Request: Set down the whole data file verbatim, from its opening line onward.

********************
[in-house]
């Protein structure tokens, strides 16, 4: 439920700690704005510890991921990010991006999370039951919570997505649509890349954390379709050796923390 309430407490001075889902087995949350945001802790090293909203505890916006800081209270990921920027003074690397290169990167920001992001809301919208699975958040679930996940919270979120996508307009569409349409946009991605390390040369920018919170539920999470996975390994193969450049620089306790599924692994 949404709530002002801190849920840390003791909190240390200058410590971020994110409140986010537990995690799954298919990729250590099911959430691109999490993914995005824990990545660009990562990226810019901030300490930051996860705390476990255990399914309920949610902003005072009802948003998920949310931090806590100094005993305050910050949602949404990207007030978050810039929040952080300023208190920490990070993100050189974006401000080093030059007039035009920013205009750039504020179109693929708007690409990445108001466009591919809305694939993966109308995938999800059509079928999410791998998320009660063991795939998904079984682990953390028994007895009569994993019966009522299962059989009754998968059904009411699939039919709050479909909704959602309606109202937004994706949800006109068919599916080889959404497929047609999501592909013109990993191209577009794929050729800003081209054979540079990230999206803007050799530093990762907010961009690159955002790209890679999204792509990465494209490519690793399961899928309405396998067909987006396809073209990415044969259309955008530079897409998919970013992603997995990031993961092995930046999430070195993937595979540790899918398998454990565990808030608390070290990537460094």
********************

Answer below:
[in-house]
């Protein structure tokens, strides 16, 4: 439920700690704005510890991921990010991006999370039951919570997505649509890349954390379709050796923390 309430407490001075889902087995949350945001802790090293909203505890916006800081209270990921920027003074690397290169990167920001992001809301919208699975958040679930996940919270979120996508307009569409349409946009991605390390040369920018919170539920999470996975390994193969450049620089306790599924692994 949404709530002002801190849920840390003791909190240390200058410590971020994110409140986010537990995690799954298919990729250590099911959430691109999490993914995005824990990545660009990562990226810019901030300490930051996860705390476990255990399914309920949610902003005072009802948003998920949310931090806590100094005993305050910050949602949404990207007030978050810039929040952080300023208190920490990070993100050189974006401000080093030059007039035009920013205009750039504020179109693929708007690409990445108001466009591919809305694939993966109308995938999800059509079928999410791998998320009660063991795939998904079984682990953390028994007895009569994993019966009522299962059989009754998968059904009411699939039919709050479909909704959602309606109202937004994706949800006109068919599916080889959404497929047609999501592909013109990993191209577009794929050729800003081209054979540079990230999206803007050799530093990762907010961009690159955002790209890679999204792509990465494209490519690793399961899928309405396998067909987006396809073209990415044969259309955008530079897409998919970013992603997995990031993961092995930046999430070195993937595979540790899918398998454990565990808030608390070290990537460094």